“All That is Gold Does Not Glitter”

All that is gold does not glitter,
Not all those who wander are lost;
The old that is strong does not wither,
Deep roots are not reached by the frost.

From the ashes a fire shall be woken,
A light from the shadows shall spring;
Renewed shall be blade that was broken,
The crownless again shall be king.

J.R.R. Tolkien – The Fellowship of the Ring

I remember as a kid, discovering my parents’ record collection, and listening to their albums on the turntable in our basement. My favorite album was Led Zepplin IV: the one which had all the symbols for the title.

In that album there were several references to J.R.R. Tolkien’s books, The Hobbit and The Lord of the Rings, particularly in The Battle of Evermore and Misty Mountain Hop, and of course the opening lines of Stairway to Heaven: “There’s a lady who’s sure all that glitters is gold, and she’s buying the stairway to heaven.”

That is a reference to a poem from The Fellowship of the Ring, a riddle which is found in Gandalf’s letter to Frodo, which he left for him at Bree. Frodo only realizes later that the riddle is about a person: Strider, AKA Aragorn, the true king – who is the Christ figure in the story.

Yesterday was Tolkien’s 125th birthday. Born John Ronald Reuel Tolkien, the Oxford don never actually aimed to be a fantasy writer, but the fantasy literature he wrote led to a subsequent surge in fantasy writing. Tolkien did not consider The Lord of the Rings to be his greatest achievement. Tolkien’s main passion was linguistics, and he created multiple working languages over the course of his life.

As I have written about before (see: Addison’s Walk), Tolkien was very interested in the topic of what he called “fairy stories,” and why it is that they captivate people the way they do, especially in an age of science and reason. He believed that the reason is because the characteristic features of all the great stories reflect the deep human longings – and as such, they point to an underlying reality which is more real that reality as we experience it.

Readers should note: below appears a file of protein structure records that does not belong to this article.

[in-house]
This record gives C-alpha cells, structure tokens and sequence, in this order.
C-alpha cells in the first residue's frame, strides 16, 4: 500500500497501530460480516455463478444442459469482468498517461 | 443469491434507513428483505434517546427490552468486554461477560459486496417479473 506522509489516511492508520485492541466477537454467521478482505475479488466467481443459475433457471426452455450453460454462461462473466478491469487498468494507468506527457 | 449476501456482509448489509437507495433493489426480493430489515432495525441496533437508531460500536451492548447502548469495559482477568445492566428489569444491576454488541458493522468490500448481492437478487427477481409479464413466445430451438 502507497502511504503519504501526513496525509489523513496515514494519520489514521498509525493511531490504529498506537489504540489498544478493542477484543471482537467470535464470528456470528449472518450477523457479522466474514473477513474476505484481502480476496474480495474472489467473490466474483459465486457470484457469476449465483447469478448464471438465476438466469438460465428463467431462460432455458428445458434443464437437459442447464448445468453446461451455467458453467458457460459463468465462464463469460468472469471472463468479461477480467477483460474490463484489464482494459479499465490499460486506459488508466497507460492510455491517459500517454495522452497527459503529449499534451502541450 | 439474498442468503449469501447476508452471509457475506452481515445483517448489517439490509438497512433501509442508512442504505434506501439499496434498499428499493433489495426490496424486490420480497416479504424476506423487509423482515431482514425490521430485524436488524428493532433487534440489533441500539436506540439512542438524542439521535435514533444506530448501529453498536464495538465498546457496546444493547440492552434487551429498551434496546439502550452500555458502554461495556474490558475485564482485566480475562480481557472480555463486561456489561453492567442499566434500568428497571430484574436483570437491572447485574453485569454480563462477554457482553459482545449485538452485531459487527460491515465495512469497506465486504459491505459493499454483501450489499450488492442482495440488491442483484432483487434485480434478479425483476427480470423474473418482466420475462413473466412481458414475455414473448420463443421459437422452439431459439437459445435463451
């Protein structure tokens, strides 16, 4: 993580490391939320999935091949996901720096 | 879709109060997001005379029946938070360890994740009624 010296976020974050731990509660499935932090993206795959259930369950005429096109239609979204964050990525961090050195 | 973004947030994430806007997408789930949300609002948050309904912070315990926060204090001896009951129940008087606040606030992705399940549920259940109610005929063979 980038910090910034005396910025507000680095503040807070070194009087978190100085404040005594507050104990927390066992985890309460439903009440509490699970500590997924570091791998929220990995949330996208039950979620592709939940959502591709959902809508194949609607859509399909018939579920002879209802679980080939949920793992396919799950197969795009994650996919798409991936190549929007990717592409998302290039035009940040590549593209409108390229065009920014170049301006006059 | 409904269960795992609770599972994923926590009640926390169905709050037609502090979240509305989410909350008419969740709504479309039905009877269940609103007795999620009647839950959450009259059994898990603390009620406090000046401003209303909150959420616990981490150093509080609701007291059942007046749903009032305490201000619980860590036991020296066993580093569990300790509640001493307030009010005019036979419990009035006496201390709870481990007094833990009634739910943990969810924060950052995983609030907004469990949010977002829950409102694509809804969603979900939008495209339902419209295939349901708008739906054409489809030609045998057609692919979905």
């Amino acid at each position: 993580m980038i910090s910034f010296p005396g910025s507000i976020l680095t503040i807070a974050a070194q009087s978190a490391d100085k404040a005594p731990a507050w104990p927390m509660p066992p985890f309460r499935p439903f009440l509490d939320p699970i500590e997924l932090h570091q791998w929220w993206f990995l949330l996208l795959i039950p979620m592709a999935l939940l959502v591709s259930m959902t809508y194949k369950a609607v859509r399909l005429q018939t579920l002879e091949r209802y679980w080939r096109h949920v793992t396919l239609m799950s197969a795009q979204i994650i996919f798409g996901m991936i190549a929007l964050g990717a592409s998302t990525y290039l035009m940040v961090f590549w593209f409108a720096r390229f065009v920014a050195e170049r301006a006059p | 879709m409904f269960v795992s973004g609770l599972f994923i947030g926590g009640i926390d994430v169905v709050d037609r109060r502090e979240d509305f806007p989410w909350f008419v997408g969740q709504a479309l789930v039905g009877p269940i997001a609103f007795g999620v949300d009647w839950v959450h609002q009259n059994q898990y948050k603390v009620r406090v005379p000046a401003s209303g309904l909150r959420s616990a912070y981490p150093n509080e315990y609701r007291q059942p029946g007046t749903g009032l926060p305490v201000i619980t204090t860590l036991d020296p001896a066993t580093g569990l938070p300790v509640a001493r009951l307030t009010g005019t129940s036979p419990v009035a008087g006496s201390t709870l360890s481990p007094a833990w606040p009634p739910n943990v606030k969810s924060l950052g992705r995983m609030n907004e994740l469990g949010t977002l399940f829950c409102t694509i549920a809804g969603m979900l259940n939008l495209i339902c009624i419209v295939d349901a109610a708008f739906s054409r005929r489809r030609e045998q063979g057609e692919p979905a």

Upon further reflection Tolkien recognized that all these key elements are also present in the gospel story of Jesus. His conclusion was that the gospel is not just one more story which points to this underlying reality, but that the gospel isthe underlying reality to which all the stories point.

The movies that move you to tears. The stories which you can’t get enough of, even though they contain the same elements as all the other stories: heroic self-sacrifice, life out of death, love without parting, good overcoming evil, victory snatched from the jaws out death, etc… The reason we can’t get enough of these stories is because they point to THE STORY which is written on our hearts. Tolkien was the master story teller precisely because he understood this.

When Tolkien wrote “All that is gold does not glitter,” he was not only referring to Aragorn, but to a fundamental and biblical truth: that some of the most precious and truly valuable things in this world are not monetary or even material at all.